Sometimes it's okay to start from the bottom and work up.
In the absence of access to original records, what are the risks of relying upon Tanguay's Dictionnaire?
Approach every source knowing the information therein is subject to error, oversight and omission.
"Know thy source." The Dictionnaire is a [massive] comprehensive scholarly compilation, thus it generally provides secondary information. The entries are unsourced; if I were citing information from the Dictionnaire, the citation would include a notation that, "no further reference was given."
I assume that "absence of access to the original records," means the genealogist/family historian has not sought out underlying records and information (rather than unable to access). As with any search that is not "exhaustive," the risk is that the researcher has missed something; their reason and logic will not have been based on a full range of information/evidence.
The Dictionnaire is a key, go-to, gotta have it resource for genealogists. Those I know who work regularly with the material can't imagine working without it.
Enumeration of errors/speculation in Dictionnaire.
The Wikipedia article about the author ("Cyprien Tanguay") cites four associated works which supplement, extend or correct the original work. Three of these follow. (I did my best to locate associated entries in WorldCat. There seem to be multiple versions with different titles; you will want to investigate these further.)
J. Arthur Leboeuf and Reverend Cyprien Tanguay, Complement au dictionnaire genealogique tanguay (1975; reprint, Montreal: Publications de la Societe Genealogifque Canadienne-Francaise, 1957). Wikipedia reports this work identifies thousands of errors and omissions.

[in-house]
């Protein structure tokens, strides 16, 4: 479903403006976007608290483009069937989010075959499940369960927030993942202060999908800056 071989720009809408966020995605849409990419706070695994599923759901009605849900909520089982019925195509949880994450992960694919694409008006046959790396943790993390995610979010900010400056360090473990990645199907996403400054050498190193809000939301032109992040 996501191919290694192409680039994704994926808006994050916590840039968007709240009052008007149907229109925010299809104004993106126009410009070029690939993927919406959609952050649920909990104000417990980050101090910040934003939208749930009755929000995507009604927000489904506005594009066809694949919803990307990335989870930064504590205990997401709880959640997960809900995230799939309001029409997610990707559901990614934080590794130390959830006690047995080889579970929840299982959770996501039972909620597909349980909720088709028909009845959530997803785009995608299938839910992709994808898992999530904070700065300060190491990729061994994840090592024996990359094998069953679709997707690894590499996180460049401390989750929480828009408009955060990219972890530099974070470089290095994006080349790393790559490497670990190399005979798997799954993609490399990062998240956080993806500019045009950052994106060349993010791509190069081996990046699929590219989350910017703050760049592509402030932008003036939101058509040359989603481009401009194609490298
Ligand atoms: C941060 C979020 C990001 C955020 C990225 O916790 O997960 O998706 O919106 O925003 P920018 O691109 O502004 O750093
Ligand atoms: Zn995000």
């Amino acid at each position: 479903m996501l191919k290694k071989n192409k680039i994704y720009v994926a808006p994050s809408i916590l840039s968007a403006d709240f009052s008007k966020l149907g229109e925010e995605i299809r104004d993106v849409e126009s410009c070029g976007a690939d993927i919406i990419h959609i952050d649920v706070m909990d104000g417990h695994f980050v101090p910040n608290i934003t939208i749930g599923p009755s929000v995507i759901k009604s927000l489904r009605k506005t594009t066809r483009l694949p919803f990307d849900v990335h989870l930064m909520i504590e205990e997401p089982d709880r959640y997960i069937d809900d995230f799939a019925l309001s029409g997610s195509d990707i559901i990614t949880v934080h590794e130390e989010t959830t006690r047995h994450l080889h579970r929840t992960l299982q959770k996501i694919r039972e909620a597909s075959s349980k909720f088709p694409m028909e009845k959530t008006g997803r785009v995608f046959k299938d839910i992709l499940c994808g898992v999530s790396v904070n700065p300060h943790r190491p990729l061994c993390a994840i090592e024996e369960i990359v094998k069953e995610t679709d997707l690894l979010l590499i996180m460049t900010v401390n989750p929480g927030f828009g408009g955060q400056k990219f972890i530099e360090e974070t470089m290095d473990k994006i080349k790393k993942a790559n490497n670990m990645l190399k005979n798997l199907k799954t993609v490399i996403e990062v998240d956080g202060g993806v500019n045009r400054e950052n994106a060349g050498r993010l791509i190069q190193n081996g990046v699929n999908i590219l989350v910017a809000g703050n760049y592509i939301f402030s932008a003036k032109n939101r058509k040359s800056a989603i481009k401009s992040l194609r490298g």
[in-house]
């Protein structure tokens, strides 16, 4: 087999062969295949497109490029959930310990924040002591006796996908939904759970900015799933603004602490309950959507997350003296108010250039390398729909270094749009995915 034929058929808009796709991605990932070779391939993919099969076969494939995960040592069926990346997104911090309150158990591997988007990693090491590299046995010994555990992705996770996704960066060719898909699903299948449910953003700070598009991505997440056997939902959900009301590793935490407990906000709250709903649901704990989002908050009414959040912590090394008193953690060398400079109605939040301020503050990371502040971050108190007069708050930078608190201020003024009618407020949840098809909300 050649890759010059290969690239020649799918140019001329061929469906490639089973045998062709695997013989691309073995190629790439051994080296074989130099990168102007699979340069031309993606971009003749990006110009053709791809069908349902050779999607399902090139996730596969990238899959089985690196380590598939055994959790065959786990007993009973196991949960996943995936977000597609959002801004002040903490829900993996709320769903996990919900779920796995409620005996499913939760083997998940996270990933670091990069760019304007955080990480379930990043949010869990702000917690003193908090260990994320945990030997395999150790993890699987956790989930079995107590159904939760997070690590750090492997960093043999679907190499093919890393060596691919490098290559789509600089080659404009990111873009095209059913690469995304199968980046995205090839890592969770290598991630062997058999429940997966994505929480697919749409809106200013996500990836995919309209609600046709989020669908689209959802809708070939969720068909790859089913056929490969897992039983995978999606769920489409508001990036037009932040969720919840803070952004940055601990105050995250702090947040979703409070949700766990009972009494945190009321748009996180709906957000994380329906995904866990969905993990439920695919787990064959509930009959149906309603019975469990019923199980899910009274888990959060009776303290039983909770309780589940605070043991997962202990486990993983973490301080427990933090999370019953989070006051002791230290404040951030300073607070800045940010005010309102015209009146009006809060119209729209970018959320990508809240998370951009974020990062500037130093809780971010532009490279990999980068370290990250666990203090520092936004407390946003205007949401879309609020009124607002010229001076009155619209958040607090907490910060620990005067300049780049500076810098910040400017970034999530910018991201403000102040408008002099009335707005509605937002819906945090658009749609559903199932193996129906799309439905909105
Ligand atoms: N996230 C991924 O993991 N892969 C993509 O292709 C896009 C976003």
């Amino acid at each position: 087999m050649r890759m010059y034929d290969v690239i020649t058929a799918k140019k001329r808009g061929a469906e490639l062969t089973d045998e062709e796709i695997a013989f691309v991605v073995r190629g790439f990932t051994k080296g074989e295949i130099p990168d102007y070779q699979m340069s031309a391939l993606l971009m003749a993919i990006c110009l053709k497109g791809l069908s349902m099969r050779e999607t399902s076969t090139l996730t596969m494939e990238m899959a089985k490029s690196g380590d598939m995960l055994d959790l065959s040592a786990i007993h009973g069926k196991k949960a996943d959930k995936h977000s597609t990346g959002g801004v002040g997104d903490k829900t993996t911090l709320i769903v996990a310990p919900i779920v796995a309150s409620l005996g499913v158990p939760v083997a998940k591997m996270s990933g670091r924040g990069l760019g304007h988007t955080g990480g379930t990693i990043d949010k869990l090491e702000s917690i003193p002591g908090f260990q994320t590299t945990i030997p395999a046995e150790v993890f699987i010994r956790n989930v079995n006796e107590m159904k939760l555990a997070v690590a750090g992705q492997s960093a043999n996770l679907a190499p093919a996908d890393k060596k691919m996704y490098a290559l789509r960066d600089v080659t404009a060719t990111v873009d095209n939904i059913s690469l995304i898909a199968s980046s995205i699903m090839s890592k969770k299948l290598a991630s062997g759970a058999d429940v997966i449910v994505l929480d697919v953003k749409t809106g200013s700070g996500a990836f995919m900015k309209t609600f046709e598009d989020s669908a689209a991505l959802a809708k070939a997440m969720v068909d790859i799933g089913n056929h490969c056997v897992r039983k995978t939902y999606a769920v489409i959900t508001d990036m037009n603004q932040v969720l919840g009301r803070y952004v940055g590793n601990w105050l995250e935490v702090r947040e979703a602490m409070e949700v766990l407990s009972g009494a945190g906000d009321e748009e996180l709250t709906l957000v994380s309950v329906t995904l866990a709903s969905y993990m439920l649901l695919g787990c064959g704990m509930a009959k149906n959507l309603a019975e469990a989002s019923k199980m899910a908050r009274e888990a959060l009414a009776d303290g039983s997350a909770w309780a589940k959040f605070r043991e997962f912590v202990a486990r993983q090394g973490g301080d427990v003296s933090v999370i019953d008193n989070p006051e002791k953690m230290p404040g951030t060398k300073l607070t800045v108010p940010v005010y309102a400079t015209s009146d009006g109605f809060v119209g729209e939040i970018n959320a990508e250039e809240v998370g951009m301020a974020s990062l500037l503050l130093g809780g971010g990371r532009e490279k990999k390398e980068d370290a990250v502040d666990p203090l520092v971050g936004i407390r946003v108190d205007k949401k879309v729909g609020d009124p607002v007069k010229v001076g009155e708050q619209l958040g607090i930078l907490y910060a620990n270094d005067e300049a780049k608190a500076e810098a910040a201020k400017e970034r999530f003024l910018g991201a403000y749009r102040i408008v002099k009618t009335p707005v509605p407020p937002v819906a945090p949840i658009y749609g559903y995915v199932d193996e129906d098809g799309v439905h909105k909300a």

Cyprien Tanguay, A travers les registres (Montréal: Librairie Saint-Joseph, Cadieux & Derome, 1886). From Wikipeda, this is sometimes called a "bonus volume"; 300 pp. "hundreds of facts ... historically related to ancestors ... collected by Tanguay at the time of records perusal." WorldCat lists editions published as recently as 1978.
Fr. Archange Godbout, Origine des familles canadiennes-françaises (Montréal: Éditions Élysée, 1979).
Will my research to contain errors if my sole source for facts is Tanguay?
His information is subject to error and so is ours. "Facts" are the result of reason and logic. Someone who relies solely on Tanguay is probably missing out on most of the fun and reward. At least for me, there is great reward in the opportunity to solve a problem by applying my own reason and logic based on a mass of diverse sources and information.
Do experts still consider his work to be sound?
Anytime a work is held in such regard by researchers, it will be subject to criticism. Any source can contain errors; it is a bit over the top to assume a work so extensive does not contain errors, etc. A line from the Wikipedia article struck me; paraphrased here, "Tanguay's work has been supplemented by others, but it has never been supplanted."
A biography about Tanguay appears in the Dictionary of Canadian Biography Online. The article provides some background on what became his lifelong mission to document so many families, and it says, "posterity has readily granted him another title: father of genealogical studies in French Canada."